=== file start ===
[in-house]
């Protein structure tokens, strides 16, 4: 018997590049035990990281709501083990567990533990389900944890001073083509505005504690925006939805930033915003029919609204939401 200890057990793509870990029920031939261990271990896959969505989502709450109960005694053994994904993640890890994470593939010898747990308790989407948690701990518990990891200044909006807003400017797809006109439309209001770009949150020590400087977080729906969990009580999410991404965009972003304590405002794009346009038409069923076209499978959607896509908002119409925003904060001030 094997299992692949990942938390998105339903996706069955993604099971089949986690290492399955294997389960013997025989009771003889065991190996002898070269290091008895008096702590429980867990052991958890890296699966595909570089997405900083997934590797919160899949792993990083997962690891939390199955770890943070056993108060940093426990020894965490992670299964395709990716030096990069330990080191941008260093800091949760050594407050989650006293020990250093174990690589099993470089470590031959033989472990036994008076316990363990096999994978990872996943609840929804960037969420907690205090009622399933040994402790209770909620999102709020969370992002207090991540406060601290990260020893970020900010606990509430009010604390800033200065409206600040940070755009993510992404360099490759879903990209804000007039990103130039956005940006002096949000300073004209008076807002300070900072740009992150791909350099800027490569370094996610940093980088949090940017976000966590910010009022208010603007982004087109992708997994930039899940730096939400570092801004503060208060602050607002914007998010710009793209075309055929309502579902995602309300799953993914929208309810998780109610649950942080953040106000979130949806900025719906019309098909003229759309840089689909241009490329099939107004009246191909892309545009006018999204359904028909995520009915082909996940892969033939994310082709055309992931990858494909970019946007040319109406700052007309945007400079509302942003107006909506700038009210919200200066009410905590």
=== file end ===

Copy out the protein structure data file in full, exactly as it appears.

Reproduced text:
[in-house]
């Protein structure tokens, strides 16, 4: 018997590049035990990281709501083990567990533990389900944890001073083509505005504690925006939805930033915003029919609204939401 200890057990793509870990029920031939261990271990896959969505989502709450109960005694053994994904993640890890994470593939010898747990308790989407948690701990518990990891200044909006807003400017797809006109439309209001770009949150020590400087977080729906969990009580999410991404965009972003304590405002794009346009038409069923076209499978959607896509908002119409925003904060001030 094997299992692949990942938390998105339903996706069955993604099971089949986690290492399955294997389960013997025989009771003889065991190996002898070269290091008895008096702590429980867990052991958890890296699966595909570089997405900083997934590797919160899949792993990083997962690891939390199955770890943070056993108060940093426990020894965490992670299964395709990716030096990069330990080191941008260093800091949760050594407050989650006293020990250093174990690589099993470089470590031959033989472990036994008076316990363990096999994978990872996943609840929804960037969420907690205090009622399933040994402790209770909620999102709020969370992002207090991540406060601290990260020893970020900010606990509430009010604390800033200065409206600040940070755009993510992404360099490759879903990209804000007039990103130039956005940006002096949000300073004209008076807002300070900072740009992150791909350099800027490569370094996610940093980088949090940017976000966590910010009022208010603007982004087109992708997994930039899940730096939400570092801004503060208060602050607002914007998010710009793209075309055929309502579902995602309300799953993914929208309810998780109610649950942080953040106000979130949806900025719906019309098909003229759309840089689909241009490329099939107004009246191909892309545009006018999204359904028909995520009915082909996940892969033939994310082709055309992931990858494909970019946007040319109406700052007309945007400079509302942003107006909506700038009210919200200066009410905590």